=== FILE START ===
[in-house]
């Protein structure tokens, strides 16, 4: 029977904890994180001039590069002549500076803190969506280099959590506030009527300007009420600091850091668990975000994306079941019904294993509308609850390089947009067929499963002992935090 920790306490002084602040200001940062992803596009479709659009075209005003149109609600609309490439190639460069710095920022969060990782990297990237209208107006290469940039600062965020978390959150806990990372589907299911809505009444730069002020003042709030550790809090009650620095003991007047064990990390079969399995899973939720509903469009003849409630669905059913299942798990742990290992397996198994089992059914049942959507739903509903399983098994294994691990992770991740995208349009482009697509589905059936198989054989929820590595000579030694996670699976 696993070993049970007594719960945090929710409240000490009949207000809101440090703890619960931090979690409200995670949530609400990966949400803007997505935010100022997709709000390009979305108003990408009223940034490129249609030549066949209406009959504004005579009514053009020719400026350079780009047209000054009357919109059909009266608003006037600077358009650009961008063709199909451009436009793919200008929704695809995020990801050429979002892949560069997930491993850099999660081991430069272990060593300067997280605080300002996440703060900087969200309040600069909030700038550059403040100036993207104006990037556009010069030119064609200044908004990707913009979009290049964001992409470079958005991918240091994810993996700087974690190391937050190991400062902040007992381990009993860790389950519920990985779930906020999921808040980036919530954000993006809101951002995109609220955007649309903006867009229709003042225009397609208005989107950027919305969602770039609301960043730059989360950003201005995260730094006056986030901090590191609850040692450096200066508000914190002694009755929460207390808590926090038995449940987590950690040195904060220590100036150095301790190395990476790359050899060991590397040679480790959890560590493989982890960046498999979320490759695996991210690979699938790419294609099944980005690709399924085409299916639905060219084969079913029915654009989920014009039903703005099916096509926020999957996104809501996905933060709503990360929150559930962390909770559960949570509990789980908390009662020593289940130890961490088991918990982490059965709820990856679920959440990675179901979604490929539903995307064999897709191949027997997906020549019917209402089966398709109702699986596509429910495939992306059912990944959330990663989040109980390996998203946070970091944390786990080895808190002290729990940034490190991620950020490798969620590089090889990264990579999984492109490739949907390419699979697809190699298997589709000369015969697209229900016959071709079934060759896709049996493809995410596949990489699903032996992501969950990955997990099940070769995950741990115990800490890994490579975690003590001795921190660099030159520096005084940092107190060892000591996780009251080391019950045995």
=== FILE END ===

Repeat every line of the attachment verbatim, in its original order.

[in-house]
């Protein structure tokens, strides 16, 4: 029977904890994180001039590069002549500076803190969506280099959590506030009527300007009420600091850091668990975000994306079941019904294993509308609850390089947009067929499963002992935090 920790306490002084602040200001940062992803596009479709659009075209005003149109609600609309490439190639460069710095920022969060990782990297990237209208107006290469940039600062965020978390959150806990990372589907299911809505009444730069002020003042709030550790809090009650620095003991007047064990990390079969399995899973939720509903469009003849409630669905059913299942798990742990290992397996198994089992059914049942959507739903509903399983098994294994691990992770991740995208349009482009697509589905059936198989054989929820590595000579030694996670699976 696993070993049970007594719960945090929710409240000490009949207000809101440090703890619960931090979690409200995670949530609400990966949400803007997505935010100022997709709000390009979305108003990408009223940034490129249609030549066949209406009959504004005579009514053009020719400026350079780009047209000054009357919109059909009266608003006037600077358009650009961008063709199909451009436009793919200008929704695809995020990801050429979002892949560069997930491993850099999660081991430069272990060593300067997280605080300002996440703060900087969200309040600069909030700038550059403040100036993207104006990037556009010069030119064609200044908004990707913009979009290049964001992409470079958005991918240091994810993996700087974690190391937050190991400062902040007992381990009993860790389950519920990985779930906020999921808040980036919530954000993006809101951002995109609220955007649309903006867009229709003042225009397609208005989107950027919305969602770039609301960043730059989360950003201005995260730094006056986030901090590191609850040692450096200066508000914190002694009755929460207390808590926090038995449940987590950690040195904060220590100036150095301790190395990476790359050899060991590397040679480790959890560590493989982890960046498999979320490759695996991210690979699938790419294609099944980005690709399924085409299916639905060219084969079913029915654009989920014009039903703005099916096509926020999957996104809501996905933060709503990360929150559930962390909770559960949570509990789980908390009662020593289940130890961490088991918990982490059965709820990856679920959440990675179901979604490929539903995307064999897709191949027997997906020549019917209402089966398709109702699986596509429910495939992306059912990944959330990663989040109980390996998203946070970091944390786990080895808190002290729990940034490190991620950020490798969620590089090889990264990579999984492109490739949907390419699979697809190699298997589709000369015969697209229900016959071709079934060759896709049996493809995410596949990489699903032996992501969950990955997990099940070769995950741990115990800490890994490579975690003590001795921190660099030159520096005084940092107190060892000591996780009251080391019950045995």